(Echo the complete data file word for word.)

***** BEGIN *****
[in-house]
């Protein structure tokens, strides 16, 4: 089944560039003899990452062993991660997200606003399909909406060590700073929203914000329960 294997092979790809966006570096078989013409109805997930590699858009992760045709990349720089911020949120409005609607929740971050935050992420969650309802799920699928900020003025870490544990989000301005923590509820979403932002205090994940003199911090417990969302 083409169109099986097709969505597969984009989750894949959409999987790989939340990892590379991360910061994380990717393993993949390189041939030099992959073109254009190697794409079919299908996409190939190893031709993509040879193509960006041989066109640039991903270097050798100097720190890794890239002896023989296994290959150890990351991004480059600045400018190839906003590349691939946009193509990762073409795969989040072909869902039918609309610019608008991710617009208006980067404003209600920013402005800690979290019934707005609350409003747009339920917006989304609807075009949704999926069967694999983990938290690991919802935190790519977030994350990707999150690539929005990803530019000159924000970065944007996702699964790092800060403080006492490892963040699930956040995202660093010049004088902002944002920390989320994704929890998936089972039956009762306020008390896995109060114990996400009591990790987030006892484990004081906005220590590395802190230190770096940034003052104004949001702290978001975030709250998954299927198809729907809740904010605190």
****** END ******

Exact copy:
[in-house]
């Protein structure tokens, strides 16, 4: 089944560039003899990452062993991660997200606003399909909406060590700073929203914000329960 294997092979790809966006570096078989013409109805997930590699858009992760045709990349720089911020949120409005609607929740971050935050992420969650309802799920699928900020003025870490544990989000301005923590509820979403932002205090994940003199911090417990969302 083409169109099986097709969505597969984009989750894949959409999987790989939340990892590379991360910061994380990717393993993949390189041939030099992959073109254009190697794409079919299908996409190939190893031709993509040879193509960006041989066109640039991903270097050798100097720190890794890239002896023989296994290959150890990351991004480059600045400018190839906003590349691939946009193509990762073409795969989040072909869902039918609309610019608008991710617009208006980067404003209600920013402005800690979290019934707005609350409003747009339920917006989304609807075009949704999926069967694999983990938290690991919802935190790519977030994350990707999150690539929005990803530019000159924000970065944007996702699964790092800060403080006492490892963040699930956040995202660093010049004088902002944002920390989320994704929890998936089972039956009762306020008390896995109060114990996400009591990790987030006892484990004081906005220590590395802190230190770096940034003052104004949001702290978001975030709250998954299927198809729907809740904010605190």